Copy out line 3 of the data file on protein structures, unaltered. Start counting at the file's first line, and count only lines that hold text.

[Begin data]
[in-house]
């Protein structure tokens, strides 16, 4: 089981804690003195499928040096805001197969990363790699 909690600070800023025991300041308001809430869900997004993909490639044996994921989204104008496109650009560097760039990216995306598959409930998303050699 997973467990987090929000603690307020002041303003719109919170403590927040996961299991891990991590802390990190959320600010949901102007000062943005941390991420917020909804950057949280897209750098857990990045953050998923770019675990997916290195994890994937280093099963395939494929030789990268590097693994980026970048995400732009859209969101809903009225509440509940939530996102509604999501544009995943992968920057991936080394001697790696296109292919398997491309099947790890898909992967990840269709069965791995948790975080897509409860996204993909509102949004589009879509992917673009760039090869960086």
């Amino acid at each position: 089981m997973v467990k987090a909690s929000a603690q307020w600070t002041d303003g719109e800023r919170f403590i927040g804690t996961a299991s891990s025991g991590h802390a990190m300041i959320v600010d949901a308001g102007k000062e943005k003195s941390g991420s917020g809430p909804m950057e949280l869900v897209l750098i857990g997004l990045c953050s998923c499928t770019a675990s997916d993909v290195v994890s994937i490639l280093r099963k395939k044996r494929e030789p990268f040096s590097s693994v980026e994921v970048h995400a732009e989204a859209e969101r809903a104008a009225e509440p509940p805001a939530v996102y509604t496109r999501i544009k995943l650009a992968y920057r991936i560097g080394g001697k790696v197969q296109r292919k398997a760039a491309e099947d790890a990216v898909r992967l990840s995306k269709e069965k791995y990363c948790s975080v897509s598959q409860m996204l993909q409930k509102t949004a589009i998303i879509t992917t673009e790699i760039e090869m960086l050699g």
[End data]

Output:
């Amino acid at each position: 089981m997973v467990k987090a909690s929000a603690q307020w600070t002041d303003g719109e800023r919170f403590i927040g804690t996961a299991s891990s025991g991590h802390a990190m300041i959320v600010d949901a308001g102007k000062e943005k003195s941390g991420s917020g809430p909804m950057e949280l869900v897209l750098i857990g997004l990045c953050s998923c499928t770019a675990s997916d993909v290195v994890s994937i490639l280093r099963k395939k044996r494929e030789p990268f040096s590097s693994v980026e994921v970048h995400a732009e989204a859209e969101r809903a104008a009225e509440p509940p805001a939530v996102y509604t496109r999501i544009k995943l650009a992968y920057r991936i560097g080394g001697k790696v197969q296109r292919k398997a760039a491309e099947d790890a990216v898909r992967l990840s995306k269709e069965k791995y990363c948790s975080v897509s598959q409860m996204l993909q409930k509102t949004a589009i998303i879509t992917t673009e790699i760039e090869m960086l050699g």